What do I say when someone dies?

Q. My friend’s wife just died, leaving him with three small children to raise. How can I offer comfort? What do you say to someone who’s experienced a real tragedy?

A. This is a great question – it’s one that affords us a chance to look at how we can best help those we love deal with grief.

What I’d like to do is start with the whole idea of what to say and what not to say. This is a question many people ask about and the good is that the question itself shows that we want to love people well and support them rightly.

Like many priests, I feel like a bit of an expert on grief. Most priests deal with death on a daily basis. We sit with families in the immediate aftermath. We walk with them through the visitation and funeral process. We also tend to see them following the funeral and the slow mending process. All of my comments here flow from that experience.

So, what should we not say to the family of the deceased?

I want to be clear: In all of the examples I will offer of what not to say, I have no doubt our intentions are good. No one goes to a funeral or a wake and wants to say “the wrong thing.” But we should remember that our good motives aren’t enough. When talking to the family of the deceased, our goal is not to process our own grief or sorrow, but to offer them our hearts, prayers and support. We can work through our own grief with others or with the family at a later day when their pain is a little less raw.

First of all – and this is important – we have to realize that there is nothing you can say that will make the situation better. This is a terrible reality, but an important one and, honestly, the root of a lot of the unintentionally bad things we say to others in their darkest hour. We have to abandon the idea that there is something to be said that will end their pain.

With that in mind, I dare say we should avoid theologizing at this point. I’m always amazed at how many people are comfortable telling others that this death is what God wanted. You may be reading this and thinking, “But it was God’s will.” I have two things to say to that: First, you have no idea if it was or not. God is not us. The issue of God’s will is an amazingly complex and philosophical one and best not left to be summarized in a four-word sentence. Also, and most importantly, ask yourself how this statement will help the person in grief?

Avoid speculating on the family’s future. I find this one takes two forms: statements of despair and statements about future prospects. By statements of despair, I mean “Oh what are you going to do?” or “How will you raise these kids?” Things like that. As a general rule, the person in grief doesn’t need us to help them remember how hard life is going to be. By statements about future prospects, I mean “Oh, you’re young” or “You’ll meet someone else.” These types of statements don’t help at all and may unintentionally bring more pain.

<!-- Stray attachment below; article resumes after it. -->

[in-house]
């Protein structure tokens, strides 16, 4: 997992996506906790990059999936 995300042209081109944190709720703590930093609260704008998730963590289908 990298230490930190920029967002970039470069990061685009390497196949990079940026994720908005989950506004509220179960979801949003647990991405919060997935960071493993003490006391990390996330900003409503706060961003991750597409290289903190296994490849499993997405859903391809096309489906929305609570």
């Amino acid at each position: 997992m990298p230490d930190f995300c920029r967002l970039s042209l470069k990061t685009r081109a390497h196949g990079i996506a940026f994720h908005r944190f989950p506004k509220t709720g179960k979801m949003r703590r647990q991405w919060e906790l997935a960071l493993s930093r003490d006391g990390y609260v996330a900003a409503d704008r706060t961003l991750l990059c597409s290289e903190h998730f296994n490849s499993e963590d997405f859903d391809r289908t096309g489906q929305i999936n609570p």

Don’t compare. Don’t say things like “I know how you feel,” especially if you haven’t experienced a loss exactly like theirs. If you are tempted to say, “I know how you feel,” it’s a pretty good sign that you don’t. Everyone’s pain is unique.

In the end, remember a great rule they gave us at seminary: If you don’t know what to say, don’t say anything at all. There is a power to silence and a sincere affection expressed through a hug, a handshake or a knowing look. This may sound crazy, but if you don’t know what to say, tell them. There is a vulnerability in the statement “I don’t know what to say” that shows the family you get it.

So, what do you say?

1. Express your affection. Let the family know you love them and care about them. Speak from your heart. Tell the family you care.

2. It’s also good to say something about the deceased: “He was a good man.” “She was a woman of great faith.” “He lived his faith with such devotion.” “She lived with passion.” True statements about why the deceased person will be missed are a real source of blessing. They can remind the family how blessed they have been to have the person in their life.

3. In your words and actions, commit to them. Let the family know they will not walk alone in the future. Let them know you will be there – not just in the immediate future, but in the long term, as well.

As a solid, overall approach to this, remember your goal is to, like Jesus, offer yourself to the family, pouring yourself out in loving service.

As usual, in all things, pray with all your heart, soul and mind for the family to know God’s love and your support. Next time, I’ll talk us through how to help a family in grief after the funeral.